Listening and Doing: Most people know of the Letters of Paul - to the Romans, the Corinthians, the Galatians, to name but a few.
But there are other letters, or 'epistles' in the New Testament and 'not a lot of people know that!' One of them, recognisable by its powerful message, is 'The Letter of James'. "Let every man be quick to hear, slow to speak, slow to anger". Got him now? That's James!
Most churches have a 'Bible month', usually in June. At the Triangle it's in May and our topic is James' magnificent letter. Week one on Sunday (30th April - just to be completely different) was led by one of our own parishioners - normally he sits quietly in the body of the congregation but, from time to time, Revd Keith Jump occupies pole position at the pulpit under our beautiful stained glass window.
But who was James? He identifies himself only as "James, a servant of God and of the Lord Jesus Christ," who is writing to "the twelve tribes scattered abroad". Wikipedia tells us the epistle is traditionally attributed to James the brother of Jesus (James the Just), and the audience is generally considered to be Jewish Christians, who were dispersed outside Palestine due to persecution.
"James", Revd Keith told us in his sermon, "was ahead of his time". He explained that in life some tasks need a quick response, others a slow one requiring that most difficult of virtues - patience! Being quick to listen and slow to speak and, especially, slow to anger is a message from James for all time and all people. And yet, there is a time for anger, too - witness the righteous anger of Jesus amongst the moneylenders in the temple. Most of all, James urged his readers to 'be doers of the word, and not hearers only'. "Take off the old and put on the new, and humbly accept the word planted in us", said Keith. That's the message that resonates down the millennia to us in our 21st century "please yourself society". We need to confess our sins, ask forgiveness and make a new start with Christ, and to do it 'seven whole days, not one in seven' in the words of the hymn.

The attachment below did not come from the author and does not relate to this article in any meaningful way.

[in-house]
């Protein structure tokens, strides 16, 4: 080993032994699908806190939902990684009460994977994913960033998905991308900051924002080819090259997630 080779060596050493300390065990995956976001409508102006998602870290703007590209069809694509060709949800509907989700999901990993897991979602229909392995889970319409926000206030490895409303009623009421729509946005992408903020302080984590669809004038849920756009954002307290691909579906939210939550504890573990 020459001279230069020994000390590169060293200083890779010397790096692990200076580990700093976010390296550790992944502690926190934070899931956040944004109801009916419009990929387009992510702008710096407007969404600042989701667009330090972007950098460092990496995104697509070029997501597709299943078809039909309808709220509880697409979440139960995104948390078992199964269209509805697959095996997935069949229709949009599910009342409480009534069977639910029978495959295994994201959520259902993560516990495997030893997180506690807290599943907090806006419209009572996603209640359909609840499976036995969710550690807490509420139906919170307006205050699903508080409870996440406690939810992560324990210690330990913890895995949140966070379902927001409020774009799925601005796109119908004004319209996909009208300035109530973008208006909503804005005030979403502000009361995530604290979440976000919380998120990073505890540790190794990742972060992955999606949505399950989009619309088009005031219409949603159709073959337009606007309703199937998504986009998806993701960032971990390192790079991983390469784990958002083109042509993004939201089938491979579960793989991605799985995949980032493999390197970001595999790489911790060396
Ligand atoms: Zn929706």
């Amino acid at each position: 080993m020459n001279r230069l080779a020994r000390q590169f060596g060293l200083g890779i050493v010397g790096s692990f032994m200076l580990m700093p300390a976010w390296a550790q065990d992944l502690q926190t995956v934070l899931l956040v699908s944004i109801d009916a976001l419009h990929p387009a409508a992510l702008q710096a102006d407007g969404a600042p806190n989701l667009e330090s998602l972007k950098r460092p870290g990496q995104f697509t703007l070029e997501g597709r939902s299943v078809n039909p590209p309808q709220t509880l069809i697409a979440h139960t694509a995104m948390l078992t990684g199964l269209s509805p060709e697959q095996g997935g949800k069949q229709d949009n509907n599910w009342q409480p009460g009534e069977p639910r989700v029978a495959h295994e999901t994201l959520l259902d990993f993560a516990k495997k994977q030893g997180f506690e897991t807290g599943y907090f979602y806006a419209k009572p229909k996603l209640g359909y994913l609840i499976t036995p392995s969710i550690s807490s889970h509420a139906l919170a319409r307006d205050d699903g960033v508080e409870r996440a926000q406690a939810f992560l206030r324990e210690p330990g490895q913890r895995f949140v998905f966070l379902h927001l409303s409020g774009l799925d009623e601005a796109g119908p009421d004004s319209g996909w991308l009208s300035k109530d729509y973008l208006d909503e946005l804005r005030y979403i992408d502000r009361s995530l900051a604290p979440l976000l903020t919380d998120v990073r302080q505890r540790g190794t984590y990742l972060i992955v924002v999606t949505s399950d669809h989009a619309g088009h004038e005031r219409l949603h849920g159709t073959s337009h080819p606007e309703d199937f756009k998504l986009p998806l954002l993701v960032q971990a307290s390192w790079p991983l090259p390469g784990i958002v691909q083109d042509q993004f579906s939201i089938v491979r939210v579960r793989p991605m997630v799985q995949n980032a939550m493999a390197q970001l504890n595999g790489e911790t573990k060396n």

Hymns there were a-plenty, too ... 'King of Glory, King of Peace'' (56), (477) 'Teach me to Dance' (a favourite of Revd Keith's, a self-confessed fan of Strictly Come Dancing'), 'I will offer up my life' (446) and (557) 'Let Him to whom we now belong'. We rounded off with 715 - 'The Right Hand of God' - new to me that one, which also gave me a little more information about our Heavenly Father. Other highlights of the service included 'The Sermon on the Mount' (Matthew 5: 1-16), always an inspiring listen.
More from 'The Letter of James', as heard in the Triangle, next week - same time, same place.
Kindly provided by Astley Jones